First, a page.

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ACAC happens upon a workable provincial remedy to a world-wide conundrum


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Hints, rumours and pure nonsense are being shuffled like an endless deck of cards as sports officials keep looking for a wild card that would help to clarify the road back to what once was considered a normal – or at least near-normal – state of affairs.

The same is true in the real world, of course, but this space sees more reason every day to puzzle over the wisdom of trying to save all these schedules. At this moment, painful or not, it seems that the Alberta Colleges Athletic Conference has happened upon a workable provincial remedy to a world-wide conundrum.

Earlier this week, the University of Alberta decision to wipe out at least six major sports resulted in emotional responses that reached wall to wall for sports. Now, the Alberta Colleges Athletic Conference takes another logical step by announcing a plan to conduct events almost solely in April, May and June.

Unaffected, for example, are soccer and the other events normally scheduled in the opening semester: “Their schedules (in a normal year) would be totally finished by then,” said executive director Mark Kosak.

It is considered possible that “between 12 and 16 games” of volleyball, basketball, perhaps even men’s and women’s hockey, could be played during that period. “Other tournament-style sports like curling and golf could be accommodated at the same time.” One essential commitment is to avoid conflicts between athletics and the important job of focusing on exams and other year-end functions.

Kosak confirmed that high-level school and conference officials have spoken in favour of a decision like this one.

“They respected that it would be our (athletic) decision, but it was clear that nobody wants an outbreak of any type on campus. This did not make the decision any easier. “The last thing we want to do is make it harder for our student-athletes,” he repeated. “Their disappointment and frustration has been heard.”

Certainly, some ACAC athletes will be unable to compete during the latest stage of their school year. Many must be committed to jobs away from school at that time. “We understand. Our athletes don’t want disruptions like this; neither do we.”

One other major provision, recognizing cost factors and other elements, has been introduced so institutions are free to opt out of the existing plans for a year. “The option was provided to all of our members and one school – the Camrose campus of the University of Alberta – has already accepted that option,” Kosak said.

This sort of delay might be a separate long-term benefit for the Augustana Vikings. Alumni members confirmed last month that several had been working extremely hard for enough financial and community support to delay a probable decision to wipe out men’s hockey despite the storied history of the Vikings and the once-renowned Viking Cup international tournament.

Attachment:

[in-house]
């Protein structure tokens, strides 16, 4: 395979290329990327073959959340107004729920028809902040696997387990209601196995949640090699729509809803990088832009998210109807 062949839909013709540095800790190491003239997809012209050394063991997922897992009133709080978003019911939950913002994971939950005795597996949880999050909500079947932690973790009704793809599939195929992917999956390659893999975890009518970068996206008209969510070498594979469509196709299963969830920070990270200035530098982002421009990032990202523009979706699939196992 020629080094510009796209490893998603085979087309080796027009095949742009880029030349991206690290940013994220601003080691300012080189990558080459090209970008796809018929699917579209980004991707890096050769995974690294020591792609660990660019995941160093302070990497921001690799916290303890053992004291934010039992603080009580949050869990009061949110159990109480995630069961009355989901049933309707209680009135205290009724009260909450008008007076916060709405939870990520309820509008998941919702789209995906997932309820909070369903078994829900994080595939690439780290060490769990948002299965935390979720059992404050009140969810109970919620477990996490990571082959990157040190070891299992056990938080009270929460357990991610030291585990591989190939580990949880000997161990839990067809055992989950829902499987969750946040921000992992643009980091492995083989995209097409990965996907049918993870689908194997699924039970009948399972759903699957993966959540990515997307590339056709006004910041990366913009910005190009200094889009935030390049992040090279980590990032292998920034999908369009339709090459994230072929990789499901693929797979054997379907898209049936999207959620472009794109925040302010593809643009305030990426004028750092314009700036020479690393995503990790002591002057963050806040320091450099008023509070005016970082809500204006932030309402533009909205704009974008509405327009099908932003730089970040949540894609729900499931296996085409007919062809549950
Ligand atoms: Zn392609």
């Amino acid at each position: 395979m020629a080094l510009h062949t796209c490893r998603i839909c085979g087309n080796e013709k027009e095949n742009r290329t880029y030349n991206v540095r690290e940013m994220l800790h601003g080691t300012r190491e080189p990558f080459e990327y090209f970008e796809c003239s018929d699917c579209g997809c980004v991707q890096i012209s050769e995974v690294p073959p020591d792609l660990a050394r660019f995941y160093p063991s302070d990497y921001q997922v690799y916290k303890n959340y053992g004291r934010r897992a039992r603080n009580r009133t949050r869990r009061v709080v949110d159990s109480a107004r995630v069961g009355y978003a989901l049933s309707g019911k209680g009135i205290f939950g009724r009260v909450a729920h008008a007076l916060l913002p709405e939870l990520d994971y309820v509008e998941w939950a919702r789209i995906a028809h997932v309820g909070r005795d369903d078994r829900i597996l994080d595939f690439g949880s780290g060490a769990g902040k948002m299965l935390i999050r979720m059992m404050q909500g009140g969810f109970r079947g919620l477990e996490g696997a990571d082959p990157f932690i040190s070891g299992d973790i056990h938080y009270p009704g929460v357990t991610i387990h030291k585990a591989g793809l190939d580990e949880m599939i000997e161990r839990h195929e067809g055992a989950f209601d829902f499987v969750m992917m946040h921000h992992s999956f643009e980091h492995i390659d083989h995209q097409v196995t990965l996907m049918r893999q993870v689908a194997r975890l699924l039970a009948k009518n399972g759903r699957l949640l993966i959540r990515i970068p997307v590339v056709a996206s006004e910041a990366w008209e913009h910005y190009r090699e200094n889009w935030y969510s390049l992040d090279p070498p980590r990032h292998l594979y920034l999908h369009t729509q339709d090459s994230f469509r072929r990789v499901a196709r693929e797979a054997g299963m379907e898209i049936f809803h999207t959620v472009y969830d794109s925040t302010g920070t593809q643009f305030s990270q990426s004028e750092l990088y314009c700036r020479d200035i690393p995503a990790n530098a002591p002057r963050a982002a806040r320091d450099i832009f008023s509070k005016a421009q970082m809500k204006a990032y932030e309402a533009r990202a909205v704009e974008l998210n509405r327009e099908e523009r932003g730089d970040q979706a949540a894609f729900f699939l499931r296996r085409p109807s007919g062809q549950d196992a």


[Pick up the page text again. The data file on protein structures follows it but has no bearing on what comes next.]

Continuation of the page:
Kosak, ever the optimist, spent a few moments on an overview of these difficult times in post-secondary sports administration. He found a tiny benefit: “It is not easy to seek and find decisions like this, but it’s certainly a challenge . . .  all these variables and unknowns to deal with.”

And what is sport, after all, but a challenge?

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Alberta inquiry finds no wrongdoing in anti-oilsands campaign despite foreign funds

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EDMONTON — Canadian environmental groups did nothing wrong when they accepted foreign funding for campaigns opposing oilsands development, a public inquiry has reported.

In his much-delayed report released Thursday, Steve Allan, commissioner of the Inquiry into Anti-Alberta Energy Campaigns, says the groups were exercising their rights to free speech.

“I have not found any suggestions of wrongdoing on the part of any individual or organization,” Allan writes. 

“No individual or organization, in my view, has done anything illegal. Indeed, they have exercised their rights of free speech.”

Allan also says the campaigns have not spread misinformation.

While he finds that at least $1.28 billion has flowed into Canadian environmental charities from the U.S. between 2003 and 2019, only a small portion of that has been directed against the oilsands. Auditors Deloitte Forensic Inc. estimate that money at between $37.5 million and $58.9 million over that period. That averages to $3.5 million a year at most.

Alberta’s United Conservative government funds its so-called “war room,” an arm’s-length agency instituted to counter environmental groups, at up to $30 million a year.

The report also finds that what it calls conservative/market-oriented charities that worked in support of the oilsands received at least $26.7 million from foreign sources. 

Allan recommends a series of reforms to improve transparency in the charitable sector. He says charities should be subject to the same standards of disclosure as private corporations. 

He also calls for an industry-led campaign to rebrand Canadian energy.

“Industry associations, governments, and the industry itself have failed to counter (environmental groups’) efforts, such that the public has not had ready access to complete, reliable and balanced information,” Allan writes.